Since October 1, 2016, Maryland law requires sellers to notify purchasers of any private Front Foot Benefit Charges (FFBC) that apply to the property. If the seller fails to disclose, the purchaser can cancel the contract any time before settlement. More significantly, if the charges are not disclosed prior to settlement, the seller can be required to pay the entire balance of the unpaid private FFBCs, which could easily cost tens of thousands of dollars.
FFBCs are generally seen in newer developments; it has become common practice for developers to pass certain infrastructure development costs onto new home purchasers in the form of FFBCs. The disclosure requirement applies only to private FFBCs that are not reflected on the property’s tax bill. Public FFBCs, which are shown as a line item on the property tax bill, are not subject to the new disclosure requirements. When a developer is unable to connect a new subdivision to public water and sewer lines because the property is in a sewer and water category that precludes immediate connection and use, the developer can instead privately construct the connection and pass the cost along to homebuyers on a pro rata basis. Depending on the size of the development and the costs of construction, the annual assessment for a home in a development subject to FFBCs can be hundreds of dollars, if not thousands.
Unfortunately for listing real estate agents, even though disclosure is the obligation of the seller, sellers will most likely rely upon their agent to advise them of the requirement and will, of course, blame the agent if costs are incurred as a result of a failure to properly disclose. Generally, the Declaration of Covenants for an FFBC will require payment to “Utility Services, LLC” or some similarly generic-named entity created by the developer. Since the FFBC is only due once a year, sellers tend to forget about these payments and, even when asked directly, may mistakenly inform their agents that they do not pay an FFBC.
So how are real estate agents to ascertain if private FFBC charges exist in order to properly advise their sellers? Unfortunately, there is no published list of those communities that have private FFBCs; neither the counties nor any private organization collects and maintains this data. If a property is not connected to public water and sewer (in other words, it uses a well and septic system), then it will not be subject to FFBCs. In order to determine whether a home that is connected to public water and sewer is subject to private FFBCs, agents should first consider the age of the community. If construction was completed more than 25 years ago, any FFBCs will already have been paid in full, whether public or private. A vast majority of the neighborhoods that have private FFBCs were developed within the past 15-20 years. Agents should first check the public tax records to determine if there are public FFBCs listed on the tax bill (public FFBCs itemized on the tax bill do not require a separate disclosure). If there are no public charges listed, it is either because they have been fully paid (usually after 23 years) or because any applicable charges are private. If a property in a newer community shows no public FFBC assessment on the tax bill, the prudent agent will make further inquiry as to whether the property is subject to private FFBCs that require disclosure.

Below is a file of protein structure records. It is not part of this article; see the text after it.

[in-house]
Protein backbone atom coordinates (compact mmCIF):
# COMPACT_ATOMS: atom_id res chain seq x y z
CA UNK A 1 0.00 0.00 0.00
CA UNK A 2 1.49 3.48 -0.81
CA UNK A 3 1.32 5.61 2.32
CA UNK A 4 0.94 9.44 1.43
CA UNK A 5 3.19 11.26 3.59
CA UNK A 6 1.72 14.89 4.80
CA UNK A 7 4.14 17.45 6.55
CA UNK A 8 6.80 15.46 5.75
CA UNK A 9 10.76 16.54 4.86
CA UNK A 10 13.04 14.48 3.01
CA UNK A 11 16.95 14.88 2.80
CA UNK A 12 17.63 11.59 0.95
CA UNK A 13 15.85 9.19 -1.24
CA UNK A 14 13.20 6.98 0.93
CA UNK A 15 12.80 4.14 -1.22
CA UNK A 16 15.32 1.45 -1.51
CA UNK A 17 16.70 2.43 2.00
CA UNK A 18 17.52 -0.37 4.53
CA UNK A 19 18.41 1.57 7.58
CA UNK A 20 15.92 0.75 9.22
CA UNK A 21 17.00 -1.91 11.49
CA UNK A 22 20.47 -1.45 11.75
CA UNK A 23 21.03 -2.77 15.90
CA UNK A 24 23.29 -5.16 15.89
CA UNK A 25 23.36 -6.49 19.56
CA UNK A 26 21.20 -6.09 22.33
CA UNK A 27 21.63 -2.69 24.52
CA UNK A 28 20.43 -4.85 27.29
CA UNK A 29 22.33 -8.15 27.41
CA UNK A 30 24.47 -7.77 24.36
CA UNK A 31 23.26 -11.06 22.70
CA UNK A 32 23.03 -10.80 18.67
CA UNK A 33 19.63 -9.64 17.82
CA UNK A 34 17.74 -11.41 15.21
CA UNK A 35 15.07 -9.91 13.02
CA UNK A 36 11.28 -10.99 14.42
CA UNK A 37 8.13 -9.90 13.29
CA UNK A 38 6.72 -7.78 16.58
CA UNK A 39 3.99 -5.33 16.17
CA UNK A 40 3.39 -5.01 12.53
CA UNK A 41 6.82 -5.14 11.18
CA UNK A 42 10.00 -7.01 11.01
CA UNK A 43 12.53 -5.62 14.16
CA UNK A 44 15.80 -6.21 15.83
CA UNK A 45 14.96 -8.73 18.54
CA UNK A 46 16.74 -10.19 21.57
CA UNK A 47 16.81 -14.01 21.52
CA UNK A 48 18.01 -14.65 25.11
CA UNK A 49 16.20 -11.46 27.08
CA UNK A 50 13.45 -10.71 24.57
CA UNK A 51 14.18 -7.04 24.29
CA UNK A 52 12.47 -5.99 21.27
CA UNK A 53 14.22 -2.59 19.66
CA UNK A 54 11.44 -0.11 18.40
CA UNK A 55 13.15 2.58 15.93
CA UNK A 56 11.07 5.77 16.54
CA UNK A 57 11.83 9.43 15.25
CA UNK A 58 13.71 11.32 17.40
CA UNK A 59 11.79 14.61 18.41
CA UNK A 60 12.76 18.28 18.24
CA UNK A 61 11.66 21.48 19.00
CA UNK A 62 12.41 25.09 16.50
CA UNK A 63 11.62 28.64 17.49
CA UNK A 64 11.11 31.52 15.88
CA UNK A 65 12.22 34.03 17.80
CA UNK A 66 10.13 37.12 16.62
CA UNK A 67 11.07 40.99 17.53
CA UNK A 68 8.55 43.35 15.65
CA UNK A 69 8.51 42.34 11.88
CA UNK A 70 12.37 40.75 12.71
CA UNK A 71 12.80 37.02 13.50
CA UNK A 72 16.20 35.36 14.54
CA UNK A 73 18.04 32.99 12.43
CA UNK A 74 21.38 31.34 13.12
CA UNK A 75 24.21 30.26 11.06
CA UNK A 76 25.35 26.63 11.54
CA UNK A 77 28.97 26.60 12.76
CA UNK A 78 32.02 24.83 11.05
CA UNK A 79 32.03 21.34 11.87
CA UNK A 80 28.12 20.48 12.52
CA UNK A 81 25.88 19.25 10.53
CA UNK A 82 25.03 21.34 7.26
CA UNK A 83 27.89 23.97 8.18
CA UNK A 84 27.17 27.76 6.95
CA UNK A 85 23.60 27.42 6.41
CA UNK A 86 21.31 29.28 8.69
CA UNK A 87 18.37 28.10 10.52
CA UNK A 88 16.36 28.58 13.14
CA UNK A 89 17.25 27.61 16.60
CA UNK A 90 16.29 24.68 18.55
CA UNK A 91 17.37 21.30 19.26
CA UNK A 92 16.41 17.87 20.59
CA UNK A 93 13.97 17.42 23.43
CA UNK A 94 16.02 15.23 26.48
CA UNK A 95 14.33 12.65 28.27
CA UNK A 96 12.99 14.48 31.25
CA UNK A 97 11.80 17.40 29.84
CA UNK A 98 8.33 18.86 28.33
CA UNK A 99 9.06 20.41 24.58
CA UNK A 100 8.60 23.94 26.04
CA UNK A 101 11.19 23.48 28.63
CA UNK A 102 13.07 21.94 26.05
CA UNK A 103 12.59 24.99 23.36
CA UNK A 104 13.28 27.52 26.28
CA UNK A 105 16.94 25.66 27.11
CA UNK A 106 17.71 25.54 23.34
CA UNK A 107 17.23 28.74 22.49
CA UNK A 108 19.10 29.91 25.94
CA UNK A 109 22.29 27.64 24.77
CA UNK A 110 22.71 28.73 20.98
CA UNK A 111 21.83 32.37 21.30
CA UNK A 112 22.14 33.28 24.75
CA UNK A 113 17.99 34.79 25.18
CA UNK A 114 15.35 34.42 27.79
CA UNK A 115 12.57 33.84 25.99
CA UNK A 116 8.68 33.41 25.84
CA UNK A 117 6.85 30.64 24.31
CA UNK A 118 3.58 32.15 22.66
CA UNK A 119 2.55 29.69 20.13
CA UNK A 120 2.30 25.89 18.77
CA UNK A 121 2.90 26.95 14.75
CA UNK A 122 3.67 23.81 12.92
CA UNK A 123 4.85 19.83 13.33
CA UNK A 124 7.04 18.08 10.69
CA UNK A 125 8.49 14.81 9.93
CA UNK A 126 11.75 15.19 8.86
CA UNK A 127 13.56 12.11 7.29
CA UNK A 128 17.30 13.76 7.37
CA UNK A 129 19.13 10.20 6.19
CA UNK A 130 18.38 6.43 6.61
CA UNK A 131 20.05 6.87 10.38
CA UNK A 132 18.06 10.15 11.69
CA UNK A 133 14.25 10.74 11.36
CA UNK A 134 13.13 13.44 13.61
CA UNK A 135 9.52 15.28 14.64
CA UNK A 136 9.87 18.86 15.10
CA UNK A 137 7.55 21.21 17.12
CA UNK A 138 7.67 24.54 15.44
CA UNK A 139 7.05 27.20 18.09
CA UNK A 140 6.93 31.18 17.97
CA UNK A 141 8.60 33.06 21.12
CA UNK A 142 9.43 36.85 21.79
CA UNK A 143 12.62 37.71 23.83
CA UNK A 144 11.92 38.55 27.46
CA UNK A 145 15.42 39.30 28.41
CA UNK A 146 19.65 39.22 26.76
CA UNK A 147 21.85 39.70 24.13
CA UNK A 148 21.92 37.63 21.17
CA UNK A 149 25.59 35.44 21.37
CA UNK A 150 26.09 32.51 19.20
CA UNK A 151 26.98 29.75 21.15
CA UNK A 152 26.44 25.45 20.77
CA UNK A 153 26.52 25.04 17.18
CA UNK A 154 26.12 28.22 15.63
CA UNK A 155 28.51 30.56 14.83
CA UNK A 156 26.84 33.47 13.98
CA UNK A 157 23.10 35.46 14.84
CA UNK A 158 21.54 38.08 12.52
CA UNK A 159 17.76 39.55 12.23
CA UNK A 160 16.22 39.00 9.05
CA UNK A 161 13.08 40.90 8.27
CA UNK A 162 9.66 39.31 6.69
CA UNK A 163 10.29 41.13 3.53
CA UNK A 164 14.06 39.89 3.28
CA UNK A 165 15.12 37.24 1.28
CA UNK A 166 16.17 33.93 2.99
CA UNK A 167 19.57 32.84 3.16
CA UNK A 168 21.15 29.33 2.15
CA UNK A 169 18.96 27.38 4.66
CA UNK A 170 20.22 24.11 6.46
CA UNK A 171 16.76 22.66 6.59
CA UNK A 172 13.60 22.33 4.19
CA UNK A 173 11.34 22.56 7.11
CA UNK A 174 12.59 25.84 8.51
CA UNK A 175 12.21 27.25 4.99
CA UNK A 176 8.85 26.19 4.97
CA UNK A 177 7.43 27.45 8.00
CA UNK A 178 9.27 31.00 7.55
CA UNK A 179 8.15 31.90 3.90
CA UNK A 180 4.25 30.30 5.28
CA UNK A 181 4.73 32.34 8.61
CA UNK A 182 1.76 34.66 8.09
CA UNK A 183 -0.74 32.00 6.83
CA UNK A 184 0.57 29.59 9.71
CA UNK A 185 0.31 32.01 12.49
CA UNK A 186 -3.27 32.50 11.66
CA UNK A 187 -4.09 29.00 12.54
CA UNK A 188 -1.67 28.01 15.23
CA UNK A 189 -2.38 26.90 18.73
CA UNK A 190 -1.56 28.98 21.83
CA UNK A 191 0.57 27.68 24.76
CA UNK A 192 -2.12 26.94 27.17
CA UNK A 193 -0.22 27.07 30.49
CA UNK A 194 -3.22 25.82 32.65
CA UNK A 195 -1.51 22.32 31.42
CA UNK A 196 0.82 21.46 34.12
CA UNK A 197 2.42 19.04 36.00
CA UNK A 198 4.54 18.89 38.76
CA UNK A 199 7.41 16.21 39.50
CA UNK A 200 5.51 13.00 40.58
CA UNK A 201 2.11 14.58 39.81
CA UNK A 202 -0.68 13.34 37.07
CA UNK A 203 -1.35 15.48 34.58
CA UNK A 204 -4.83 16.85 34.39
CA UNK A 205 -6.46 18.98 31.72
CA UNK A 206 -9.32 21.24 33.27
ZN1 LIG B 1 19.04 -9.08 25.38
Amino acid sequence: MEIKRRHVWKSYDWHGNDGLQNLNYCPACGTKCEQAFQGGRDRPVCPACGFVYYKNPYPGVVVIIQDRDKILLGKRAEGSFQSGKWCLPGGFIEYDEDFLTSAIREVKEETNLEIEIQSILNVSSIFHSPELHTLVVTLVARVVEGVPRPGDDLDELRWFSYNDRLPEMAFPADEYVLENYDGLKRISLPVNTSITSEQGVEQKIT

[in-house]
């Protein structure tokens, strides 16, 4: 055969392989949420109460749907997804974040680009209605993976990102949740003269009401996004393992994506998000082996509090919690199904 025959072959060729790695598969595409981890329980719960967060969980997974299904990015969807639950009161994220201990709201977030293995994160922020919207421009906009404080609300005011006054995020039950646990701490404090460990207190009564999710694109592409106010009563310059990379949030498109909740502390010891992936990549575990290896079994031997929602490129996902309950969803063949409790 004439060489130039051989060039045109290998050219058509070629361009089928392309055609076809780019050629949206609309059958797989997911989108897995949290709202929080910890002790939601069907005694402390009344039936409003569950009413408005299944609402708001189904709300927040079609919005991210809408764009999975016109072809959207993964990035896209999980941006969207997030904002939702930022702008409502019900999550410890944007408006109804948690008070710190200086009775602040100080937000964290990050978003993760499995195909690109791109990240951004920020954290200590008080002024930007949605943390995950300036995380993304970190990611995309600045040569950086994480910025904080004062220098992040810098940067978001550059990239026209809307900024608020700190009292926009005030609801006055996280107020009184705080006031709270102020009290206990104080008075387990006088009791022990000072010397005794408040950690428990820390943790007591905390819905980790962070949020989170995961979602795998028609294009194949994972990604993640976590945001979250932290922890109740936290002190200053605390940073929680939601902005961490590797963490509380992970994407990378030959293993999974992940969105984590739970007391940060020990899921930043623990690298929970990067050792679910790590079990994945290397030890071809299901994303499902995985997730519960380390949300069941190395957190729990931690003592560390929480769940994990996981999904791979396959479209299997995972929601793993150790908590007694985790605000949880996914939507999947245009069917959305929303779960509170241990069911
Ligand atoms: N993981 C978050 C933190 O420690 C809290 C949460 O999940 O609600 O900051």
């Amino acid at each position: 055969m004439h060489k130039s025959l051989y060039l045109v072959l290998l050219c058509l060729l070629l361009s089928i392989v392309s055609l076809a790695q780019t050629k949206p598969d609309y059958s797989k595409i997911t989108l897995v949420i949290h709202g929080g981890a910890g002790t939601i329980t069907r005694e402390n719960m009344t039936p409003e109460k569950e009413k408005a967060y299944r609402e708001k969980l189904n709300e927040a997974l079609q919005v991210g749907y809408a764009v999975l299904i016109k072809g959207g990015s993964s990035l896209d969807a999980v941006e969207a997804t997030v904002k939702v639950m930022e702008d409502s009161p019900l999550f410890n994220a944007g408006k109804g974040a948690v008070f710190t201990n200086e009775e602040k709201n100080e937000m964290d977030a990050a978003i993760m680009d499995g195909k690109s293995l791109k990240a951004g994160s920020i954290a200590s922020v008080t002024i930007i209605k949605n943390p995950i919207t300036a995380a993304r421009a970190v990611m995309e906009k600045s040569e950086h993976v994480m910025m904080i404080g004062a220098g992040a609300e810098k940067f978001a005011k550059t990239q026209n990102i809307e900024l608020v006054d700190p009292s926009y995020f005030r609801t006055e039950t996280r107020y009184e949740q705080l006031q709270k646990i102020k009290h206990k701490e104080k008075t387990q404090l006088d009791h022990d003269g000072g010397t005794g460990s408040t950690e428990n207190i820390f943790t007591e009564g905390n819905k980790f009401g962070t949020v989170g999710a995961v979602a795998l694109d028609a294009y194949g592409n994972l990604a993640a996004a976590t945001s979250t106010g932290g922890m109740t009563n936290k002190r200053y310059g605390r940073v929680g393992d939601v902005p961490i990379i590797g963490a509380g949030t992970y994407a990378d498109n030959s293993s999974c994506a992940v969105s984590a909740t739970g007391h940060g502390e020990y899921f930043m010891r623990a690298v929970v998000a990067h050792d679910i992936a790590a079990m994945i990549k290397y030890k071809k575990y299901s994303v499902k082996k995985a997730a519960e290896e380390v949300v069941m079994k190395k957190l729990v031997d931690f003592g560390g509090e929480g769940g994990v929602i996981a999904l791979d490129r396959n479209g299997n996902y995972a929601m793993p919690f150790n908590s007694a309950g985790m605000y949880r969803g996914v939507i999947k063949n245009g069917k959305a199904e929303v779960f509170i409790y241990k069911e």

If a seller is unable to provide any information regarding FFBCs but the agent thinks that the property may be subject to private FFBCs, the experienced attorneys in our residential real estate department can assist with a comprehensive search of the land records for a Declaration of Covenants or similar recorded document imposing private FFBCs against the property.
For more background on the recent change to Maryland’s FFBC disclosure law, please review our November 11 update detailing the amendments to the Real Property Article of the Maryland Code enacted during last year’s legislative session.
Matthew D. Alegi
Danielle M. Dolch
David M. Kochanski
Marc D. Lipman
For more information regarding our Residential Real Estate Settlements Group or our general real estate transactions and litigation practice, please contact the Group Chair at 301-230-6574 or email@example.com.
This publication/newsletter is for informational purposes and does not contain or convey legal advice. The information herein should not be used or relied upon in regard to any particular facts or circumstances without first consulting a lawyer.
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